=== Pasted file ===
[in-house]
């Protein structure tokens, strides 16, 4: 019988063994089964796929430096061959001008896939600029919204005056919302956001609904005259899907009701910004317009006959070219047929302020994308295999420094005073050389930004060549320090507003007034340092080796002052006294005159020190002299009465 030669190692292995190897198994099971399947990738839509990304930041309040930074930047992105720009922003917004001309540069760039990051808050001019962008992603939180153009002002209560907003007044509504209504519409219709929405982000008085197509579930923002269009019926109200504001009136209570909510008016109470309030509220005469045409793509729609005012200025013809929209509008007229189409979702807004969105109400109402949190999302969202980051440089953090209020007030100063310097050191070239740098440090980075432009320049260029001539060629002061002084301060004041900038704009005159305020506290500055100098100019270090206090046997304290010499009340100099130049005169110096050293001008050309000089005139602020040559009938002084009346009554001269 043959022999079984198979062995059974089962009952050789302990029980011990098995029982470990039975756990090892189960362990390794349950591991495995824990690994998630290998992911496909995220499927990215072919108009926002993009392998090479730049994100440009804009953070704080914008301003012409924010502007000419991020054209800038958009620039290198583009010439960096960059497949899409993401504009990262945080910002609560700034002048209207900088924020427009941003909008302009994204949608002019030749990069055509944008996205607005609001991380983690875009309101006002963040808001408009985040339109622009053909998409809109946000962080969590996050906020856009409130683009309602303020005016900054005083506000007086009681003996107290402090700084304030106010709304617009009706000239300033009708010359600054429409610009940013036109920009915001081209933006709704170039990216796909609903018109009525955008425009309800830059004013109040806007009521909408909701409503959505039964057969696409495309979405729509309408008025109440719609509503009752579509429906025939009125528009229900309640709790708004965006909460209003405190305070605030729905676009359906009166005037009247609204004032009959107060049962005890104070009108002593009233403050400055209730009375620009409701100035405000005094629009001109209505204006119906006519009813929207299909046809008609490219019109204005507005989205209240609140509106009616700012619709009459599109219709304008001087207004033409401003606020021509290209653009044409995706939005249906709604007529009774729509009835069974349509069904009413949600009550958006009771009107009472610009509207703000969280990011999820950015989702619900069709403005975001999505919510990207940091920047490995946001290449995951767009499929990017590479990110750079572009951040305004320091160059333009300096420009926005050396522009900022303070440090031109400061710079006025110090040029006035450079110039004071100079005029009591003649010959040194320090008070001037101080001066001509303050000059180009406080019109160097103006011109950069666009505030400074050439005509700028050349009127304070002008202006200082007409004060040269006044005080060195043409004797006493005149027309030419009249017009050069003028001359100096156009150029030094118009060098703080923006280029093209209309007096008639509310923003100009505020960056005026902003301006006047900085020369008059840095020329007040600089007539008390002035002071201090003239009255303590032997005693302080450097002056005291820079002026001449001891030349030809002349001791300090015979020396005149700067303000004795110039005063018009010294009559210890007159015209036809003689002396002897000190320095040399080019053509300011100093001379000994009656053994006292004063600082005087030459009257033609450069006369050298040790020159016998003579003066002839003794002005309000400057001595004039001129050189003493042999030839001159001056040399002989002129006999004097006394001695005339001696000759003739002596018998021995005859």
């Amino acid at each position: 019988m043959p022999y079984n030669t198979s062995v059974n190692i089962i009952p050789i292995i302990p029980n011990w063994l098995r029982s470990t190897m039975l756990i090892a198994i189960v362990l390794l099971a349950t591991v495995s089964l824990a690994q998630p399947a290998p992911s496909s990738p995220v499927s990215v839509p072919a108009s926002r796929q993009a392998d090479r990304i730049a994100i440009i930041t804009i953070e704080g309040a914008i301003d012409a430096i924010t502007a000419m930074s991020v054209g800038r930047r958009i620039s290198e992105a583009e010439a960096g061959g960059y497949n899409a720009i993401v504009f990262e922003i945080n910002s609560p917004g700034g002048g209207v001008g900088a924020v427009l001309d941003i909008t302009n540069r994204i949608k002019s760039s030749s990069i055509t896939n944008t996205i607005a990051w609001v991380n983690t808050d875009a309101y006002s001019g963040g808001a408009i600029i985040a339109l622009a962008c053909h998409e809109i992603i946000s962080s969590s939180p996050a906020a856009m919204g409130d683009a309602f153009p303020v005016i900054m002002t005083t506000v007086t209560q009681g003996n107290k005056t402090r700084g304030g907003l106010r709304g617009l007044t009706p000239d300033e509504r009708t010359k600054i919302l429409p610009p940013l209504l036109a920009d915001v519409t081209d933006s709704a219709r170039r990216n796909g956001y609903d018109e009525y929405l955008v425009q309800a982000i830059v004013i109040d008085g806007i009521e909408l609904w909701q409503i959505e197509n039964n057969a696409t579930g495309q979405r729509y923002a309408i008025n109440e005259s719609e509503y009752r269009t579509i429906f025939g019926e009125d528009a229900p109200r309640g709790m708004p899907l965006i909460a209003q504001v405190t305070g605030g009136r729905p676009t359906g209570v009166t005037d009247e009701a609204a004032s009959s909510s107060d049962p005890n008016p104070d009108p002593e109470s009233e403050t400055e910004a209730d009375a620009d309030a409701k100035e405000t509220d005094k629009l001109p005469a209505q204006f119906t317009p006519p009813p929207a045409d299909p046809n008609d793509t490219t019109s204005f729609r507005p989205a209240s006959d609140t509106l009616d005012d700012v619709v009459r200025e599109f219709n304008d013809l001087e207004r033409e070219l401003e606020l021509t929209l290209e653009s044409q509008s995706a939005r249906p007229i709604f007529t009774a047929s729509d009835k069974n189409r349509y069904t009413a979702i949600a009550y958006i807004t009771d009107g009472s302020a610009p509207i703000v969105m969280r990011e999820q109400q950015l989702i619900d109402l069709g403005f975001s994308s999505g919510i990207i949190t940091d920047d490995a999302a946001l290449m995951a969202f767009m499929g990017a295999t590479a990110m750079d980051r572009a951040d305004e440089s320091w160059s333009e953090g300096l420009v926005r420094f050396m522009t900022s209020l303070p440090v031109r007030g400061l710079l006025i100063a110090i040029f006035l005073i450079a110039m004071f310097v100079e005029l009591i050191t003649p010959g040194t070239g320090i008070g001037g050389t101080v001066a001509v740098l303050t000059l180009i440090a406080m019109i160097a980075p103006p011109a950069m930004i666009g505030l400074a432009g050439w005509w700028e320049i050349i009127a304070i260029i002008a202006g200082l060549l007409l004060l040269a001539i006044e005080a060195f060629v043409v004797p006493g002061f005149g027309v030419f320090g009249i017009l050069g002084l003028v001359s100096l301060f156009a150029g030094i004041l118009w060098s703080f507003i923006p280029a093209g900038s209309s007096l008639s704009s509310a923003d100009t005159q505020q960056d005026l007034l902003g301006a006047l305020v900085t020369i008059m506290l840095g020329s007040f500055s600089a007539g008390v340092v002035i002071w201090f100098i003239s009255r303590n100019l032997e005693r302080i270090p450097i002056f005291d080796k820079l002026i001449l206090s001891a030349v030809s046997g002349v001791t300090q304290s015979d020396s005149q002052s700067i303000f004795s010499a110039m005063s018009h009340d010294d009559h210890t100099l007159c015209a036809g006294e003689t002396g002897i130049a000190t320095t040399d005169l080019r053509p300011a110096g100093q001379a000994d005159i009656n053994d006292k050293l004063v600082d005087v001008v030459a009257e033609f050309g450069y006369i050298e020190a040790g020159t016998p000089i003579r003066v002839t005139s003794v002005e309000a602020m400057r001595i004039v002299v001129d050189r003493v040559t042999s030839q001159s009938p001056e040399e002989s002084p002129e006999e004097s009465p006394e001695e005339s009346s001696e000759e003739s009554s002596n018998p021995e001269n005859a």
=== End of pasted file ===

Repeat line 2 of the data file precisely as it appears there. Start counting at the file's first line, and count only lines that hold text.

């Protein structure tokens, strides 16, 4: 019988063994089964796929430096061959001008896939600029919204005056919302956001609904005259899907009701910004317009006959070219047929302020994308295999420094005073050389930004060549320090507003007034340092080796002052006294005159020190002299009465 030669190692292995190897198994099971399947990738839509990304930041309040930074930047992105720009922003917004001309540069760039990051808050001019962008992603939180153009002002209560907003007044509504209504519409219709929405982000008085197509579930923002269009019926109200504001009136209570909510008016109470309030509220005469045409793509729609005012200025013809929209509008007229189409979702807004969105109400109402949190999302969202980051440089953090209020007030100063310097050191070239740098440090980075432009320049260029001539060629002061002084301060004041900038704009005159305020506290500055100098100019270090206090046997304290010499009340100099130049005169110096050293001008050309000089005139602020040559009938002084009346009554001269 043959022999079984198979062995059974089962009952050789302990029980011990098995029982470990039975756990090892189960362990390794349950591991495995824990690994998630290998992911496909995220499927990215072919108009926002993009392998090479730049994100440009804009953070704080914008301003012409924010502007000419991020054209800038958009620039290198583009010439960096960059497949899409993401504009990262945080910002609560700034002048209207900088924020427009941003909008302009994204949608002019030749990069055509944008996205607005609001991380983690875009309101006002963040808001408009985040339109622009053909998409809109946000962080969590996050906020856009409130683009309602303020005016900054005083506000007086009681003996107290402090700084304030106010709304617009009706000239300033009708010359600054429409610009940013036109920009915001081209933006709704170039990216796909609903018109009525955008425009309800830059004013109040806007009521909408909701409503959505039964057969696409495309979405729509309408008025109440719609509503009752579509429906025939009125528009229900309640709790708004965006909460209003405190305070605030729905676009359906009166005037009247609204004032009959107060049962005890104070009108002593009233403050400055209730009375620009409701100035405000005094629009001109209505204006119906006519009813929207299909046809008609490219019109204005507005989205209240609140509106009616700012619709009459599109219709304008001087207004033409401003606020021509290209653009044409995706939005249906709604007529009774729509009835069974349509069904009413949600009550958006009771009107009472610009509207703000969280990011999820950015989702619900069709403005975001999505919510990207940091920047490995946001290449995951767009499929990017590479990110750079572009951040305004320091160059333009300096420009926005050396522009900022303070440090031109400061710079006025110090040029006035450079110039004071100079005029009591003649010959040194320090008070001037101080001066001509303050000059180009406080019109160097103006011109950069666009505030400074050439005509700028050349009127304070002008202006200082007409004060040269006044005080060195043409004797006493005149027309030419009249017009050069003028001359100096156009150029030094118009060098703080923006280029093209209309007096008639509310923003100009505020960056005026902003301006006047900085020369008059840095020329007040600089007539008390002035002071201090003239009255303590032997005693302080450097002056005291820079002026001449001891030349030809002349001791300090015979020396005149700067303000004795110039005063018009010294009559210890007159015209036809003689002396002897000190320095040399080019053509300011100093001379000994009656053994006292004063600082005087030459009257033609450069006369050298040790020159016998003579003066002839003794002005309000400057001595004039001129050189003493042999030839001159001056040399002989002129006999004097006394001695005339001696000759003739002596018998021995005859």